Article Date: 8/1/2007

Hamburger Du Cheval
lessons learned

Hamburger Du Cheval

Communication is even tougher when you don't speak the same language.

JACK RUNNINGER, O.D.

"It really is difficult to communicate sometimes," e-mails Dr. Michael Molamphy, of Stockton, Calif. "In 1982 when I opened my first office, I had several patients who, during refraction, would identify a lens choice as 'dark.'"

"I was puzzled by this until I realized they meant the 'dark' lens was the one that gave the worst vision. Since then, I know I have to be careful in communicating with the numerous patients we see who have a limited grasp of English."

It's difficult enough to communicate speaking the same language. But as the world shrinks and we have more and more contact with people who speak different languages, it is becoming increasingly difficult. Dr. Molamphy's e-mail reminded me of past difficulties.

Ordering lunch

About 25 years ago, I attended the SILMO optical trade show in Paris. I quickly discovered that having had two years of high-school French did not exactly make me fluent in the language. Words that I remembered, such as "La crayon est sur la table" (The pencil is on the table), I found to be difficult to work into conversations.

My wife, Mary, and I on the first day went to a small café for lunch. Since she had not had the benefit of high-school French, I told her she could relax and let me take care of ordering. Unfortunately, I found that the only thing I could interpret on the menu was "Hamburger du Cheval." "Hamburger" was rather easy to translate, and I recalled that "cheval" was the French word for "cheese." So I told her that's what she should order if she wanted a cheeseburger.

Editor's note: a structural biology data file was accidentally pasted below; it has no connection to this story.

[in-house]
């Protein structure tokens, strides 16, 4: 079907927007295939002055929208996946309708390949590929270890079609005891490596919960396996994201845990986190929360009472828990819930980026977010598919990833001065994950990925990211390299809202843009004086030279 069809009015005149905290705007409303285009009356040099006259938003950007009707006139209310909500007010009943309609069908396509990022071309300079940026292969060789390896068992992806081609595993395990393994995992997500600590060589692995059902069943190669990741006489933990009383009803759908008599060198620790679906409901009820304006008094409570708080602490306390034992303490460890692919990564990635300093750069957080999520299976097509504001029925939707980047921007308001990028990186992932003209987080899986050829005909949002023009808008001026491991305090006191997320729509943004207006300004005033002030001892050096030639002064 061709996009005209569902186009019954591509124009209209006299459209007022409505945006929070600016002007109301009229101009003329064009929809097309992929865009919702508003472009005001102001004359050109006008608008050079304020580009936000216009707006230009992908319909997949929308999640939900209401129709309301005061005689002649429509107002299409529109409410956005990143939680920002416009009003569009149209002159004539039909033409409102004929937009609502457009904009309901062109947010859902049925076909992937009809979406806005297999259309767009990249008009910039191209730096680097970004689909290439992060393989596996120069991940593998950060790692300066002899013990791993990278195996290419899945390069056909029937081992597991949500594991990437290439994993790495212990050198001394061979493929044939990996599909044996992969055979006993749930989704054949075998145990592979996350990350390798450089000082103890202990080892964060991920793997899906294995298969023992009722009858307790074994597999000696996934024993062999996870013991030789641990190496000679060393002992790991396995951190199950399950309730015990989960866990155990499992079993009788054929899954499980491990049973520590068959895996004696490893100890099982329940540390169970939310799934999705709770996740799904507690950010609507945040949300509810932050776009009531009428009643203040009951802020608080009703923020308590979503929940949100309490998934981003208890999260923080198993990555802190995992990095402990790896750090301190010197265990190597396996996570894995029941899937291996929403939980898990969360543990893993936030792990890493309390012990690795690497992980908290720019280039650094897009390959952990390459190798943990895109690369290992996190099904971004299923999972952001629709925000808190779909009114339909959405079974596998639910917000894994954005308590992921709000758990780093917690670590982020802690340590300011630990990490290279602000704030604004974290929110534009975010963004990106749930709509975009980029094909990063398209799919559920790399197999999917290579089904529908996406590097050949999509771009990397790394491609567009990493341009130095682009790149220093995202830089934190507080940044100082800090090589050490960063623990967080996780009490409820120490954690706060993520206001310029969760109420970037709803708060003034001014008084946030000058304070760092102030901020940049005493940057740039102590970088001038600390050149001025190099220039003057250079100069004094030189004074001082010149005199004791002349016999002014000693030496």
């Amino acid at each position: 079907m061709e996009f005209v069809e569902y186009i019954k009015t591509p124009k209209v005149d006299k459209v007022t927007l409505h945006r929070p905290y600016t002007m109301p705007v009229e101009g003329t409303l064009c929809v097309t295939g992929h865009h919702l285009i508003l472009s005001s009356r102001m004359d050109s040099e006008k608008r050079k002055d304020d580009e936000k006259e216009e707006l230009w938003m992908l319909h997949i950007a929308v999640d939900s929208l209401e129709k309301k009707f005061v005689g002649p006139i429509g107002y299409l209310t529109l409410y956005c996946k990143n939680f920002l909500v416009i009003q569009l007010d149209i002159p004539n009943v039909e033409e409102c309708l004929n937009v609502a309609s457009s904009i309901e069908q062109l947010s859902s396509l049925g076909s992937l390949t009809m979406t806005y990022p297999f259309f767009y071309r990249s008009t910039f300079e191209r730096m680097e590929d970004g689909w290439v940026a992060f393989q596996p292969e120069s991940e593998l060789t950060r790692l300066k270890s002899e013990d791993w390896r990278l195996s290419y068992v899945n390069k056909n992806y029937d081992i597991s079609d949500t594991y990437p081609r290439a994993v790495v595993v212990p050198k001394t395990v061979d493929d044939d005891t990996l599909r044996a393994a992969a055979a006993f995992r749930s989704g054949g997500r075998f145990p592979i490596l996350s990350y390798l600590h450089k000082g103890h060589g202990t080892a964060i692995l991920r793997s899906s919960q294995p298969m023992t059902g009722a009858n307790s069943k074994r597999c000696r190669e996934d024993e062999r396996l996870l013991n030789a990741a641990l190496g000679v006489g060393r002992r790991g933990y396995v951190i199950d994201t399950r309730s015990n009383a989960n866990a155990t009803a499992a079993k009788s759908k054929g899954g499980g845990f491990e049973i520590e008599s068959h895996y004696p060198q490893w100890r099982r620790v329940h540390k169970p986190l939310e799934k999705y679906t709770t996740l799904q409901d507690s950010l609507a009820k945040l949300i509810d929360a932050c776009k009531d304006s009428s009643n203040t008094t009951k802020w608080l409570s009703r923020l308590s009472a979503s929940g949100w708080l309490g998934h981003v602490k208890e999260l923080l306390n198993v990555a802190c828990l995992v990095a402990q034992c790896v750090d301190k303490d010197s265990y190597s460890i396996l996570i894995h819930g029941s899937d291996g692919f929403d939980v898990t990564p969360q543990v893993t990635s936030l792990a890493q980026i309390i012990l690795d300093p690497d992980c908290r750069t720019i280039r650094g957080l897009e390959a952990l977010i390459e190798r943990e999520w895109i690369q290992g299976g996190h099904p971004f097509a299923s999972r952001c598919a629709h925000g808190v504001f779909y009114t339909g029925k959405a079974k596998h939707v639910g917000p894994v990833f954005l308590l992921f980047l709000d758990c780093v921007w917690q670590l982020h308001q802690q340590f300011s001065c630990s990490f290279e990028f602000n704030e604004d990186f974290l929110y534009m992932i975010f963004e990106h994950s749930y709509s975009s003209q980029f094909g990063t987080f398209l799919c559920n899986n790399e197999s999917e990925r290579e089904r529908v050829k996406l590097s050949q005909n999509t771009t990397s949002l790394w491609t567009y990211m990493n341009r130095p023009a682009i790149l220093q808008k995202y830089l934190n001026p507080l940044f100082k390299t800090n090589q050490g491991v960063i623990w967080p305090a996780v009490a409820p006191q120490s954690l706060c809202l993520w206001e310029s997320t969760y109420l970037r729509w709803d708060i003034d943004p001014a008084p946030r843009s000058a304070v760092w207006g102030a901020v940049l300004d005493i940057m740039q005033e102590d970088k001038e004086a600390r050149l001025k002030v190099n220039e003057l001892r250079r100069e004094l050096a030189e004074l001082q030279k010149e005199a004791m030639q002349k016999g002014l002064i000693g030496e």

I goofed

When the order came, there was a fried egg atop the burger rather than cheese, but she decided to eat it anyway. About the time she finished the last bite, I suddenly remembered that actually the French word for cheese is "fromage," and that "cheval" unfortunately, is the word for "horse." I finally summoned the courage to casually mention my goof to her, hoping that she might find it mildly amusing. She didn't!!!!!!

French friends later told us that "hamburger du cheval" is a beef hamburger, with an egg riding on top like a jockey. However, I think she still was convinced that I had caused her to consume a horseburger.

More than one definition

Even when someone speaks another language fluently, there can still be problems in understanding, due to not being familiar with common usage and idioms of the other language. I am on the Comite Scientifique de Lecture for the outstanding French optical journal, Points de Vue, which is published by Essilor in four languages. Recently I was asked to check the English translation of an article to make certain of proper word usage.

One part of the article referred to "primitive" health care, which immediately gave me the vision of a witch-doctor's dance and incantations. Then it became obvious that what the author meant was "primary" health care. Technically the translator was correct. One of the definitions of "primitive" is "primary," or "basic," or "initial."

Should be easy

"I don't know why you have so much trouble understanding French," a friend once told me. "It's obviously an easy language to learn. I noticed that even two-year-olds over there can speak it." OM


JACK RUNNINGER, OUR CONSULTING EDITOR, LIVES IN ROME, GA. HE'S ALSO A PAST EDITOR OF OM. CONTACT HIM AT RUNNINGERJ@COMCAST.NET.



Optometric Management, Issue: August 2007